Saturday, April 20, 2013
Tragedy can bring out the best and the worst in humanity.
I, along with the rest of the country, watched closely as events unfolded after the Boston marathon bombing this Monday.
Having spent much of my developing years in a post-9/11 world (I was 10 years old when the attacks happened), I am all too familiar with the panic and fear that immediately follow a national tragedy. I was homeschooled in the fall of 2001 and spent the morning of September 11th in front of the television; I saw the second plane hit the south tower and can remember with untainted clarity the images of billowing smoke and panicked bystanders. I remember the dazed confusion that followed as a broken nation attempted to piece together a picture of who and why.
When the Boston bombing took place on Monday, a nation collectively returned to the horror of September 11th in a somnambulism of post-traumatic panic. The comforting silos built up after years of war, of increased TSA security at airports and the confidence in a protective government came tumbling down as we realized that no government is omniscient and some things do slip through the cracks.
Old wounds were re-opened and a scared nation, desperate for answers, demanded once again to know who and why.
In times of crisis it is not uncommon to jump to conclusions or make baseless accusations grounded in fear. We want to know answers and the sooner we can figure out who did it, the sooner we can write them off and go back to our normal lives. There is a comfort that comes with knowing who the enemy is.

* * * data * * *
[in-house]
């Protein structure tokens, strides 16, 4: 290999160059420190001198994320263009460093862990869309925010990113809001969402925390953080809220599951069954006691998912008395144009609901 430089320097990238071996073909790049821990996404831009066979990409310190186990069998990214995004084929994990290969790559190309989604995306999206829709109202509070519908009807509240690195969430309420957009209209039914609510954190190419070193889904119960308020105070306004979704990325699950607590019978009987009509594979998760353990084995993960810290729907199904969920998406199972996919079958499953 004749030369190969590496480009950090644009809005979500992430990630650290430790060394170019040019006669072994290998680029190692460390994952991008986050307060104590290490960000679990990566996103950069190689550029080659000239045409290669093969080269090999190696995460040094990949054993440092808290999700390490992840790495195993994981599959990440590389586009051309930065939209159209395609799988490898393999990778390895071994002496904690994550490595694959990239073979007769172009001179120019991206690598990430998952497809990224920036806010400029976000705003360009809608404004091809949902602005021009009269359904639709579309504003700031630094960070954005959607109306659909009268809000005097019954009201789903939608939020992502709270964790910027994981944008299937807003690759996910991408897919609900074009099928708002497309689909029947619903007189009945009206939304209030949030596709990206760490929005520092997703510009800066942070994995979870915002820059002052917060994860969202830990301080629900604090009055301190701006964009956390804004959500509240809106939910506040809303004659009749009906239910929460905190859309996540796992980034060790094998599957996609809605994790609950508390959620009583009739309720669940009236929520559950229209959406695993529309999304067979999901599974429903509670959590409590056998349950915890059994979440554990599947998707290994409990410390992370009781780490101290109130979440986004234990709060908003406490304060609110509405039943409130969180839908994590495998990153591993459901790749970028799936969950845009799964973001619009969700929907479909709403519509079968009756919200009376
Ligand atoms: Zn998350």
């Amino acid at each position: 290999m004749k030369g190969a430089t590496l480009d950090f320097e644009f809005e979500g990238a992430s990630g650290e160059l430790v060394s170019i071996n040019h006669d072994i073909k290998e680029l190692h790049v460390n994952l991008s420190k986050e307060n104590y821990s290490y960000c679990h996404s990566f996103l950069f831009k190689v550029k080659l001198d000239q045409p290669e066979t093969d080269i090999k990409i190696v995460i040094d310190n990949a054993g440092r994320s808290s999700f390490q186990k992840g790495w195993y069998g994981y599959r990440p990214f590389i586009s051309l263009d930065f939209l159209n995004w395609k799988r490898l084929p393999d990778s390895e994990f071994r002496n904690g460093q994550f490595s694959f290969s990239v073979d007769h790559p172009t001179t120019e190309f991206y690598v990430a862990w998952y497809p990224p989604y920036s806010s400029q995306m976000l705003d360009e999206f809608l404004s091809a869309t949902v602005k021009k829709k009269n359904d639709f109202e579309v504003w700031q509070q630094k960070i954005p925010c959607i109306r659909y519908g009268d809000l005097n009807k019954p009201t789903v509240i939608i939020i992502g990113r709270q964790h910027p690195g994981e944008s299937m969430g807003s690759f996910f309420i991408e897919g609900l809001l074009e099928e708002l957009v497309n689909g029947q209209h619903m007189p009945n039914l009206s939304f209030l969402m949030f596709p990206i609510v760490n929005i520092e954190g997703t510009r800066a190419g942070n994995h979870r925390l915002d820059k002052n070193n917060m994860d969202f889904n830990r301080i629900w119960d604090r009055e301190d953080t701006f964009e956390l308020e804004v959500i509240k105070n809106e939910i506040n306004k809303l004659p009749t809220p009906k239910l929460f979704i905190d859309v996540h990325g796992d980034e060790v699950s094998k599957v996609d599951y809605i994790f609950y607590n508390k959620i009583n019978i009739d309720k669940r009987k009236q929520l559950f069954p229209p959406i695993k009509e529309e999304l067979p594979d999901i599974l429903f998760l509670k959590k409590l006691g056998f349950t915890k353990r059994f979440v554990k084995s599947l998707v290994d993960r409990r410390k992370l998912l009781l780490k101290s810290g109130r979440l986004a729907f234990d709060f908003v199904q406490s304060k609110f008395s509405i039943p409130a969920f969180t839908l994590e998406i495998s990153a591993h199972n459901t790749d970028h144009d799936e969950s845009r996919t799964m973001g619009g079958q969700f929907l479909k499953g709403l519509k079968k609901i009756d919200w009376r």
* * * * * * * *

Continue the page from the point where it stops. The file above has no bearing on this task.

But in the days following the Boston attacks, I witnessed such a present and dangerous prejudice that, despite lying dormant in the wake of the 9/11 attacks, was all too ready to re-emerge in the face of tragedy.
Even before authorities started using the phrase Act of Terror to describe the bombings, the mass public, fueled by groupthink and encouraged by the accessibility of instant-- yet adulterated-- information, was quick to accuse.
This is about the time that the rumors started leaking through the press. Fox News and The New York Post reported a Saudi “person of interest” held under guard by the Boston Police Department at a hospital. This same individual-- himself a victim of the attack-- had been tackled by a bystander who, seeing a Middle Eastern man running away from the scene of the crime, could not escape a panicked post-9/11 fear paradigm and jumped to conclusions.